Learn how hot weather affects garden birds

A change in routine

The last couple of days have been hot here in Kent and the birds at the feeders and bird table have moved to a new routine. Normally the larger birds such as the feral pigeons, the collared doves, the jackdaws and crow tend to come early in the morning and have their breakfast and some more come for a top-up of food at lunchtime.

Another group gathering with usually some different ferals will appear about 5 pm again looking for food and of course at this time of year some birds of various sorts are still in the garden beyond 8 pm. They are lucky that they can have top-ups during the day since I retired, as normally they would’ve had a supply of food put out at about 6 am and then another after 6 or 7 pm.

Feral pigeons
It’s quite noticeable with the feral pigeons though that even with the longest hours of daylight, they still go home, as it were, about an hour and a half before it gets dark. On the hottest days, the new routine consists of coming early in the morning and having some food but not in exceptionally high numbers and they do their normal ablutions and drinking and then disappear. A few will stay on the roof or round and about during the day but they must find it too warm and sunny. Then as the temperature starts to drop away they come for their evening meal. Over the last couple of days, this has brought a slight easing up in bird feeder filling. On a hot day, any suet becomes soft and tends to disintegrate when vigorous pecking ensues, but the birds have learnt this and know that they will have more in the way of pickings from beneath the feeder, leaving others to do the hard work.

The crow is still coming into the garden a couple of times a day and usually causes all the other birds to disappear. I’ve seen it on the suet ball feeder but it is generally walking about on the ground to see what is available. The crow doesn’t seem to like the jackdaws at all and sometimes will chase them away and fly around in a circuit, but no harm seems to come to them. The starlings are still coming but now in slightly decreased numbers to the feeders, but plenty are flying around and I would estimate over 40 the other day in a group. It was very interesting the other evening, unfortunately, I didn’t have a camera to hand, when about 20 of them congregated at the top of my large conifer. I was sitting outside and more and more were turning up and one or two adults were flying around as much to say, ‘Where are the others? Come on its time to go home for the night’. That was about 8.30 pm so they still had a good hour of daylight left. I’ll keep an eye out for them again as it would certainly make a great picture. The sparrows this morning have been in the holy tree outside my upstairs window, but I haven’t seen any more youngsters and I’ve also not seen the goldfinches this week.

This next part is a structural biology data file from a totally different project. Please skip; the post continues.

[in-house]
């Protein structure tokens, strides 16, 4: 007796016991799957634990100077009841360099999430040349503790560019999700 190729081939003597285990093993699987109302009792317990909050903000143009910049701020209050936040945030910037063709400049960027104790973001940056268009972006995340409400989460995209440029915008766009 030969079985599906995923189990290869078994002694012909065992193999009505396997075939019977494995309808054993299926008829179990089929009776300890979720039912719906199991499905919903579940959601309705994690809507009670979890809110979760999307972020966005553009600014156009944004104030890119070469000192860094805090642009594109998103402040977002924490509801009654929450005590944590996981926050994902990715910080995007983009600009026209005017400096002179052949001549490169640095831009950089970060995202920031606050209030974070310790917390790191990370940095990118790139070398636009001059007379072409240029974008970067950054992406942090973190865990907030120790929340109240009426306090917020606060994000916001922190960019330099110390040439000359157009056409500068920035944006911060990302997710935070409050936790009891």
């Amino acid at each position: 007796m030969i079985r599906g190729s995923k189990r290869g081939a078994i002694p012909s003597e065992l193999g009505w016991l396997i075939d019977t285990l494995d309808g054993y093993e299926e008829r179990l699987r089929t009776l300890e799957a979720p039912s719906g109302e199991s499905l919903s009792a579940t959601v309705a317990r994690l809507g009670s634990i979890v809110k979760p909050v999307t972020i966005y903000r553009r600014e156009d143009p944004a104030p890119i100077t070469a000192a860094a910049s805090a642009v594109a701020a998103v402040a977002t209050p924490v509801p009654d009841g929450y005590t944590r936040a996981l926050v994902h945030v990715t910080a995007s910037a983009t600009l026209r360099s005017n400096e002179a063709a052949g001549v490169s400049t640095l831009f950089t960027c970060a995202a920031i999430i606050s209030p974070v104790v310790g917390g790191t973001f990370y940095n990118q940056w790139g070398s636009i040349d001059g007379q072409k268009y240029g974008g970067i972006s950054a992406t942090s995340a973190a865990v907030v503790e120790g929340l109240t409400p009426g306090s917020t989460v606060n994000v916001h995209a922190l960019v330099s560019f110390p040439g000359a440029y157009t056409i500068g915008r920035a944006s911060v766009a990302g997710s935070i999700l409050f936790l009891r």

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I have a wild cherry in the garden and the wood pigeons love to sit up in the tree and eat the small cherries, bobbing down under the branches and having a good feast. I’ve also seen a blackbird giving it a try but the starlings don’t seem to have cottoned on yet. They better be quick though as the wood pigeons are eating them with gusto and with four of them coming along, they won’t last many days. Yesterday evening a sea breeze developed and came inland as far as my garden and things were quite blustery for a while making landing tricky.

Written by Margaret Emerson

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